Wednesday, March 20, 2013

Fire All Striking San Francisco Symphony Musicians

The unionized musicians of the San Francisco Symphony have gone on strike over compensation.  They claim they should be paid as much as other big-city musicians and have declared a work stoppage until they get what they demand.  This shuts down many of the in-house performances scheduled for Davies Symphony Hall and jeopardizes the performances of visiting artists who expect at least partial accompaniment from the Symphony.  It also forced cancellation of the Symphony's tour of the East Coast, including a performance at Carnegie Hall.  I was under the impression that every true artist in the world aspired to play at Carnegie Hall.  A pianist who happens to share my surname once played there as a child prodigy.

The reputation of one of the world's greatest performing arts ensembles is at risk because these union thugs in tuxedos are unsatisfied with a base salary of $141,700.  That is far above the San Francisco median household income of $72,947.  Consider that the median national income from that same Census source is $61,632; San Francisco's median is thus 18.36% higher.  It follows that a fair comparison for symphony musicians is not to the base salaries of other symphonies held hostage by collective bargaining but to nationwide statistics for musicians.  The BLS reports that the nationwide hourly mean wage for musicians and singers in performing arts companies (NAICS 711100) is $34.85.  The annualized equivalent, assuming a 40-hour workweek and 52 work weeks per year would be $72,488.  I will allow that employment terms offer vacation time, overtime, sick days, health benefits, and other adjustments to total compensation but a gross figure is useful in comparative analysis.  Let's apply the San Francisco premium I calculated above as 18.36% to this national figure, admitting some methodological imperfection because it is from a median set of figures and I'm applying it to a mean set of figures.  This premium gives us an adjusted annual income of $85,797.  Check my math if you'd like and I'll correct any errors.

Making over $85K per year to do something a talented high school musician can do for free is pretty generous.  Simple statistics tells us that's pretty much all a professional musician in San Francisco deserves.  Anything higher is a sum the market cannot bear for long without a return to a lower equilibrium through fewer ticket sales and lower ticket prices.  Music promoters and non-marquee acts figure that out pretty quickly because they operate in a free market.  San Francisco Symphony's unionized extortionists are unable to figure it out because their greed blinds them to market realities.  The Symphony's Board has a much better grasp on reality because it includes business professionals who must make a profit in the real world outside of collective bargaining.  The Board must close a four-year old operating deficit or there will be no future at all for this Symphony.  Math is a harsh mistress.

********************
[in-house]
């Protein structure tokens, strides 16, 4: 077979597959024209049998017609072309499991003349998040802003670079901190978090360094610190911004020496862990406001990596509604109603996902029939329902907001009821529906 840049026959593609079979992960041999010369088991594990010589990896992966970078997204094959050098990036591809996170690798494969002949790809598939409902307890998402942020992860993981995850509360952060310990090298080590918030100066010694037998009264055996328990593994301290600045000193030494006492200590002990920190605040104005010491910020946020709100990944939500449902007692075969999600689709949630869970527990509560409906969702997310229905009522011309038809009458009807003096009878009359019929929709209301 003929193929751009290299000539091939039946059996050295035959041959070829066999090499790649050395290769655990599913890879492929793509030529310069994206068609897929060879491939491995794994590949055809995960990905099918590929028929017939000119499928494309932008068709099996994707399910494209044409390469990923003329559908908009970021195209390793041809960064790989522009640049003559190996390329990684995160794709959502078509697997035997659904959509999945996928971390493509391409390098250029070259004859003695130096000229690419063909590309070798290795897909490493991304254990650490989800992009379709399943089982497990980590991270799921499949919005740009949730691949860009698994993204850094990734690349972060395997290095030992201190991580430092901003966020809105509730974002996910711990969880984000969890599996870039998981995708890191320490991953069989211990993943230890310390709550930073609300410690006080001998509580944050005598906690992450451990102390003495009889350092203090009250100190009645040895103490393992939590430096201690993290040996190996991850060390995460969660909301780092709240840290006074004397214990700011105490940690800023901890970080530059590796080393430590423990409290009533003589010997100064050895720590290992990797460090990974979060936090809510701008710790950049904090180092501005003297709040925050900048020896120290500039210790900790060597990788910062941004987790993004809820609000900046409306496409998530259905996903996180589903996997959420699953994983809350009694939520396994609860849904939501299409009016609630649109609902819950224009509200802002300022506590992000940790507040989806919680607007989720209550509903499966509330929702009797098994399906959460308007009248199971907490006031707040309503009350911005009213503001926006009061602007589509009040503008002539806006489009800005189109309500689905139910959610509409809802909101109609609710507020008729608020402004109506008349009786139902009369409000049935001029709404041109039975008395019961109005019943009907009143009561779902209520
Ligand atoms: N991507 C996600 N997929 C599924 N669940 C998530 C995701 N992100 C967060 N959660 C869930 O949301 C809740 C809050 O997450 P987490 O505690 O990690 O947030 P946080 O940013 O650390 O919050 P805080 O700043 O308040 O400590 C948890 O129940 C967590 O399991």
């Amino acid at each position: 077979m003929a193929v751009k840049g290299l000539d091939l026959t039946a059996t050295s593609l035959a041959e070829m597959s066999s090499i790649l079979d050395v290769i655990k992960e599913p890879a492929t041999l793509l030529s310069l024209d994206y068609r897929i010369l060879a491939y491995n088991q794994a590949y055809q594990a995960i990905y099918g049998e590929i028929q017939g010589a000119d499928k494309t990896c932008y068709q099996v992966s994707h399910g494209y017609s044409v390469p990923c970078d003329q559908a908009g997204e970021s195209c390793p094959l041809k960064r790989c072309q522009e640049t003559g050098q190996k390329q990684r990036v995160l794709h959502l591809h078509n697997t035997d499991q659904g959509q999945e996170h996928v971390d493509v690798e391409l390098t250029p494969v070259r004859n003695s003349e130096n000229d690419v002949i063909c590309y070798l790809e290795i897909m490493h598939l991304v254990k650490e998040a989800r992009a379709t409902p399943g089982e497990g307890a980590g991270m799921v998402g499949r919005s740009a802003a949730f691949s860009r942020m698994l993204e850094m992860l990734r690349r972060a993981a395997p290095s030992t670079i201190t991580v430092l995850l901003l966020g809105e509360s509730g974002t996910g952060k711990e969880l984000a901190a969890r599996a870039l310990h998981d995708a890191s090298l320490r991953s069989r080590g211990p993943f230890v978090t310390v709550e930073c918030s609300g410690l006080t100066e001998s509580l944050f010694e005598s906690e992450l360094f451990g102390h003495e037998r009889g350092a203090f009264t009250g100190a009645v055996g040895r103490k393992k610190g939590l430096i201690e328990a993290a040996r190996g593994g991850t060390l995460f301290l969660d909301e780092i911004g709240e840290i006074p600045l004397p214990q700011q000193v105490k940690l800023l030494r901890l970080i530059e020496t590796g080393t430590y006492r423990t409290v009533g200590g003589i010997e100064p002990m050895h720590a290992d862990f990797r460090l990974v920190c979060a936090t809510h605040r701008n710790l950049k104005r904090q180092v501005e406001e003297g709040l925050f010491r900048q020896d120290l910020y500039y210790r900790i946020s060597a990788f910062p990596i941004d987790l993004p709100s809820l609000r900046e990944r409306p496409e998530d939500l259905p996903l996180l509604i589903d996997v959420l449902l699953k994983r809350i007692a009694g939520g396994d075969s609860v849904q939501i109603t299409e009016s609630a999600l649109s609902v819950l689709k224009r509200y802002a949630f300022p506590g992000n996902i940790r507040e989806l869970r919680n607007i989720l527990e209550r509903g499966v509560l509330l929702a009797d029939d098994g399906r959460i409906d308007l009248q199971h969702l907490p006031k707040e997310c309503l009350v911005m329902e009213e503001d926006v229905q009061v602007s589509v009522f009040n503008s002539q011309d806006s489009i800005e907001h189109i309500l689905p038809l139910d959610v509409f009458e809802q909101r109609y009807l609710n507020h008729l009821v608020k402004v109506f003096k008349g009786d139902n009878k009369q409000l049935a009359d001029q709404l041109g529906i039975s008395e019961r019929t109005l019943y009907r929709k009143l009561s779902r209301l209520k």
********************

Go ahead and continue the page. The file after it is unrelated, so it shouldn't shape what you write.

If the Symphony needs a scab player for the triangle or tambourine to help break the strike, then I volunteer to perform for free.  I've had no musical education at all but those instruments don't look that difficult.  I am even willing to solo "O Mio Babbino Caro" on a kazoo if Renee Fleming can't elbow her way through the union's picket line.  I'm pretty sure I could pick up the tempo if someone in the Davies front office would hum a few bars.

The greed of the Symphony's professional musicians is disgusting.  I would like to see the SF Symphony's Board of Governors and renowned music director immediately terminate the employment of every single one of the Symphony's striking musicians.  Replace them with the numerous musicians who compete for the small number of open spots in the company when they are available   Musicians who fancy themselves irreplaceable remind me of the federal air traffic controllers who were justifiably fired in 1981 when they arrogantly broke federal law.  The nation thanked President Reagan and even the leadership of the Soviet Union was impressed.  San Francisco is in dire need of such bold, decisive action.

The SF Symphony can do without the greed of Musicians Union Local 6 corrupting its performing artists.  Performing classical works in one of the greatest cities in the world is an honor and privilege that countless musicians dream of having.  The spoiled union brats on strike for exorbitant pay no longer deserve such an honor.  Their selfish action denies music to fans and brings shame to The City.

Addendum 03/22/13:  I shall state for the record that I am not in any way speaking on behalf of any party to this labor dispute.  No one involved in this dispute induced me to make this statement.  I do not stand to gain anything at all from any resolution of this dispute.  I speak only for myself in my capacity as a music fan exercising my First Amendment right to freedom of speech.